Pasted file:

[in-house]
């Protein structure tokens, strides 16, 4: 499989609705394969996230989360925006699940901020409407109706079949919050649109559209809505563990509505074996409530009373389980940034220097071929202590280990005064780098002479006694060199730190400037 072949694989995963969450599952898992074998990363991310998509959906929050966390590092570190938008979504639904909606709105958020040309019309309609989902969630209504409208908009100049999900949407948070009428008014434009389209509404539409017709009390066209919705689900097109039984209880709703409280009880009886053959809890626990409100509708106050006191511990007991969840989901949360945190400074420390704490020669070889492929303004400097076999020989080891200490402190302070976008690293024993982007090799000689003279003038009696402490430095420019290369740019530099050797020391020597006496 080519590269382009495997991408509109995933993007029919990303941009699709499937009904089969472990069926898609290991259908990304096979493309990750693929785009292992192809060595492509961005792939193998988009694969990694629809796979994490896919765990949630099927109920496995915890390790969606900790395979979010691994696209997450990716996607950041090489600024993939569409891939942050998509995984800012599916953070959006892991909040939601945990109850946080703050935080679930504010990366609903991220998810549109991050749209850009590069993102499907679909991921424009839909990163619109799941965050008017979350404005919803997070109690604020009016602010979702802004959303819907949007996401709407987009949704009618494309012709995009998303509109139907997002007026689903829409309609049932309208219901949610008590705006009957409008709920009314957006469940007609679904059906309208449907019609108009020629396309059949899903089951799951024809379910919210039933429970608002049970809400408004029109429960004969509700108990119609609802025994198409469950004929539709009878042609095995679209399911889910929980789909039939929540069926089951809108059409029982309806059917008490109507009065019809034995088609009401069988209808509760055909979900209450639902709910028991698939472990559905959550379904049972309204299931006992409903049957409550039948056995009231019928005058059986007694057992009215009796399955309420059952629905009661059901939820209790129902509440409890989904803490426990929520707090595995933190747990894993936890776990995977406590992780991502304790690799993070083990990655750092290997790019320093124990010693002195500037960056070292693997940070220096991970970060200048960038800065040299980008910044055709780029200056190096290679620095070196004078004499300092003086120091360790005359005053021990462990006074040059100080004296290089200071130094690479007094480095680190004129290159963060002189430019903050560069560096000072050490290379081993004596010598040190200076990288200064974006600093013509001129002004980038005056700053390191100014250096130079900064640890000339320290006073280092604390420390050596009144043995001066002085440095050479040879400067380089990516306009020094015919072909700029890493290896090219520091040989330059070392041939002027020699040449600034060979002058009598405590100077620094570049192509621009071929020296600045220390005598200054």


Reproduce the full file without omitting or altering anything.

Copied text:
[in-house]
């Protein structure tokens, strides 16, 4: 499989609705394969996230989360925006699940901020409407109706079949919050649109559209809505563990509505074996409530009373389980940034220097071929202590280990005064780098002479006694060199730190400037 072949694989995963969450599952898992074998990363991310998509959906929050966390590092570190938008979504639904909606709105958020040309019309309609989902969630209504409208908009100049999900949407948070009428008014434009389209509404539409017709009390066209919705689900097109039984209880709703409280009880009886053959809890626990409100509708106050006191511990007991969840989901949360945190400074420390704490020669070889492929303004400097076999020989080891200490402190302070976008690293024993982007090799000689003279003038009696402490430095420019290369740019530099050797020391020597006496 080519590269382009495997991408509109995933993007029919990303941009699709499937009904089969472990069926898609290991259908990304096979493309990750693929785009292992192809060595492509961005792939193998988009694969990694629809796979994490896919765990949630099927109920496995915890390790969606900790395979979010691994696209997450990716996607950041090489600024993939569409891939942050998509995984800012599916953070959006892991909040939601945990109850946080703050935080679930504010990366609903991220998810549109991050749209850009590069993102499907679909991921424009839909990163619109799941965050008017979350404005919803997070109690604020009016602010979702802004959303819907949007996401709407987009949704009618494309012709995009998303509109139907997002007026689903829409309609049932309208219901949610008590705006009957409008709920009314957006469940007609679904059906309208449907019609108009020629396309059949899903089951799951024809379910919210039933429970608002049970809400408004029109429960004969509700108990119609609802025994198409469950004929539709009878042609095995679209399911889910929980789909039939929540069926089951809108059409029982309806059917008490109507009065019809034995088609009401069988209808509760055909979900209450639902709910028991698939472990559905959550379904049972309204299931006992409903049957409550039948056995009231019928005058059986007694057992009215009796399955309420059952629905009661059901939820209790129902509440409890989904803490426990929520707090595995933190747990894993936890776990995977406590992780991502304790690799993070083990990655750092290997790019320093124990010693002195500037960056070292693997940070220096991970970060200048960038800065040299980008910044055709780029200056190096290679620095070196004078004499300092003086120091360790005359005053021990462990006074040059100080004296290089200071130094690479007094480095680190004129290159963060002189430019903050560069560096000072050490290379081993004596010598040190200076990288200064974006600093013509001129002004980038005056700053390191100014250096130079900064640890000339320290006073280092604390420390050596009144043995001066002085440095050479040879400067380089990516306009020094015919072909700029890493290896090219520091040989330059070392041939002027020699040449600034060979002058009598405590100077620094570049192509621009071929020296600045220390005598200054």